#2 on GoodReads Middle Grade Novels of 2016
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I grab the box of midnight-purple hair dye from my book bag and squeeze my way down the narrow, overstuffed hall into the only bathroom in our apartment. The shower hasn’t worked since it was turned into a storage closet, so I clear the sink of the old cat food cans Auntie has stockpiled, turn on the cold water, and dream
about the day when I’ll have my own apartment with a shower, hot
water, and food.
“Agatha, are you still pouting?” Auntie yells from her recliner. ”I told you, Uncle will pick something up when he’s done with work.”
My foster parents, I call them Auntie and Uncle, are not what I would describe as parents, or even aunt and uncle, they’re more like babysitters. Uncle hasn’t been home for three days, and I doubt she believes he’ll be here tonight. She just wants me to tell her that I’m okay with her not picking up dinner. I’m not. Today is my thirteenth birthday. It’s not like I was expecting a cake, but something to eat would’ve been nice.
After I dye my hair, I take a shirt from the pile of laundry I’m standing on, wrap it around my head, and carry the remaining hair dye back to my bedroom. I love my tiny room, mostly because I’ve been sketching and painting jumbled and disjointed art on these walls since I was old enough to grip a pencil. Part of the reason I chose what the box calls boysenberry for my hair is because the
extra dye is the perfect hue for the raven I’m painting on my
Dipping the number-three flat brush into my dye calms me and all is forgiven. Auntie’s not a mean person, she’s just a bit off. Being angry with her is like being mad at one of the cats—pointless.
I wrap a blanket around my shoulders and open the window. Queens is especially chatty tonight with the noise of cars, people fighting, dogs barking, and the laughter that only I can hear. I stand on the bed and fill in the gentle face of my birdie while humming along with the chorus of voices outside.
Tonight, the singing is boldly wafting through my window. I can’t understand the words and don’t know the tune, but the music is sweet and peaceful. It’s sad that I can only hear my songs some of the time, when I’m tired and relaxed, and sadder still that no one else can listen with me.
My dye runs out long before I’m satisfied with my raven so I give up and climb into bed. The song I’m listening to now is particularly soothing, a hymn or possibly an opera. Maybe one day I’ll be a great songwriter or something.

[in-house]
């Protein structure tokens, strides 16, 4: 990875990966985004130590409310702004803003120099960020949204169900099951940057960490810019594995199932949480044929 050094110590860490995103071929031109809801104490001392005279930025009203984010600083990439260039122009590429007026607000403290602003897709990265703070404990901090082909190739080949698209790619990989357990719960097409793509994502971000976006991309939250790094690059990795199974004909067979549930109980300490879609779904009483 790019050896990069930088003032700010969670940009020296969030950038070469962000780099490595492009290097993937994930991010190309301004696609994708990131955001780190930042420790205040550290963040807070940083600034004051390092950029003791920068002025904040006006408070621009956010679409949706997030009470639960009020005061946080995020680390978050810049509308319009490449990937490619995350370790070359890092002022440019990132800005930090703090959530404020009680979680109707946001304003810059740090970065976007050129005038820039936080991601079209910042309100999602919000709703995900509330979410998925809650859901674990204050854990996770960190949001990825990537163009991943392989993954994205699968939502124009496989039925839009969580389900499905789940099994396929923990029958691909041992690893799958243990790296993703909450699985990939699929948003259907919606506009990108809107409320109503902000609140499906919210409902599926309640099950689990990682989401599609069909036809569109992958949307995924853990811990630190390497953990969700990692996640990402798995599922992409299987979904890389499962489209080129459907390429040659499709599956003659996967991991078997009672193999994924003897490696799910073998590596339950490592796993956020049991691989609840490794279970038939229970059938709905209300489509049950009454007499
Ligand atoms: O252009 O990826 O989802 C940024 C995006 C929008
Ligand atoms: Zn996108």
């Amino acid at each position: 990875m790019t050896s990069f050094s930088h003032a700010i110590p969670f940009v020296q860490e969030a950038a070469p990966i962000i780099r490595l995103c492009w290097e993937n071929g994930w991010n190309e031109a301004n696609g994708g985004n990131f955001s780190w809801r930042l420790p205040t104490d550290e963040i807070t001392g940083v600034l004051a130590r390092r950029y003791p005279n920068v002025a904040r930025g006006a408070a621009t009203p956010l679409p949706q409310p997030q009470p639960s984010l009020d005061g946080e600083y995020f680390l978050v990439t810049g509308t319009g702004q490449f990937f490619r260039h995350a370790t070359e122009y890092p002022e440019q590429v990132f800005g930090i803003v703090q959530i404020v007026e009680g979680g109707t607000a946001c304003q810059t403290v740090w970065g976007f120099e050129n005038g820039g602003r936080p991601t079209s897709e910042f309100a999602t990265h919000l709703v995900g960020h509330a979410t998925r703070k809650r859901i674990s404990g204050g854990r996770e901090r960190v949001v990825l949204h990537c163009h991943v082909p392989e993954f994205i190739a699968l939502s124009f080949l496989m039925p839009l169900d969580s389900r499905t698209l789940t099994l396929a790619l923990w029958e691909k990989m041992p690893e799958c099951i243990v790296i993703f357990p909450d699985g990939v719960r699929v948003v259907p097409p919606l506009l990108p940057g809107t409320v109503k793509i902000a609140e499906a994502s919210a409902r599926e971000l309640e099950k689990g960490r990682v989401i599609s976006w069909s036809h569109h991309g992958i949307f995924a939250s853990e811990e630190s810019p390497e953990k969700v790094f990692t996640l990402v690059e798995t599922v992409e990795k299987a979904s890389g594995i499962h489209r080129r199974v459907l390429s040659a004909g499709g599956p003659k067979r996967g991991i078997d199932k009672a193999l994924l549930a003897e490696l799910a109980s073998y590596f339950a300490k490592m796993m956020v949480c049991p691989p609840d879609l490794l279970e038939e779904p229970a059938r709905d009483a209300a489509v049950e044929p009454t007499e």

A muffled thud near my window startles me from a sound sleep. There’s an eerie red glow casting moving shadows across my room. I blink a few times to make sure I’m not still dreaming and follow the source of the light. Just to the side of the foot of my bed kneels a tall, hooded figure with luminescent red eyes. It’s stroking the long ears of a much smaller creature that looks withered and dying.
I’m not scared, which is weird, but it might be because I’m not sure I’m awake. I turn on the lamp to make the dream disappear and end up blinding myself. When my eyes adjust, I see the sickly green skin of a long-eared frog-boy lying on the floor and the tall cloaked being that’s cradling it. The tall black monster who closely resembles the Grim Reaper appears to be even more stunned than I am. We stare at each other while my brain struggles to figure out what I’m looking at. These things don’t exist, so how can I be seeing them so clearly? The black-hooded creature never takes its red eyes off me while it stands and lifts the small sickly frog-boy off the floor.
“Agatha?” it whispers.
This monster is actually in my room! My insides seize, trapping my scream. What is this thing and how does it know my name? I want to run, but I can’t move or look away. My fluttering heart stops when my door flies open with a crash. A scream unseals my lips, amplifying my terror.
Auntie charges in, wielding a large kitchen knife. She’s yelling in her nutty made-up language, but it works. The creature jumps out my fifth-floor window, taking the frog-boy with him.
She whips around toward me, still holding the knife, and looking like she means to use it. “What did you see! What was that? What were you doing!”
Auntie has her kind moments, but she’s crazy. I mean, truly mental. Whatever just happened, she mustn’t know that I saw it too. She probably suspects I did, but if I confirm it, she’ll nail my window shut and my songs will disappear forever. “I had a nightmare. Was I yelling in my sleep? Did I wake you?” I’m trying to sound calm, but I’m failing.
She takes a few deep breaths while she sizes me up. She pauses and tilts her head to the side. “There was something here. I saw it. Did you see it?”
“What was here? What did you see? And what’s with the knife?” I want her to tell me if she saw the Grim Reaper and a dead rabbit-frog-boy at the foot of my bed. If she saw them too, then I’m not crazy. But then again, if I see the same thing as a crazy person, we’re probably both insane.
Auntie attempts a comforting smile and mellows her tone. “I thought someone broke in. I thought you were in danger. It’s not safe for you to sleep in here. Come to my room.”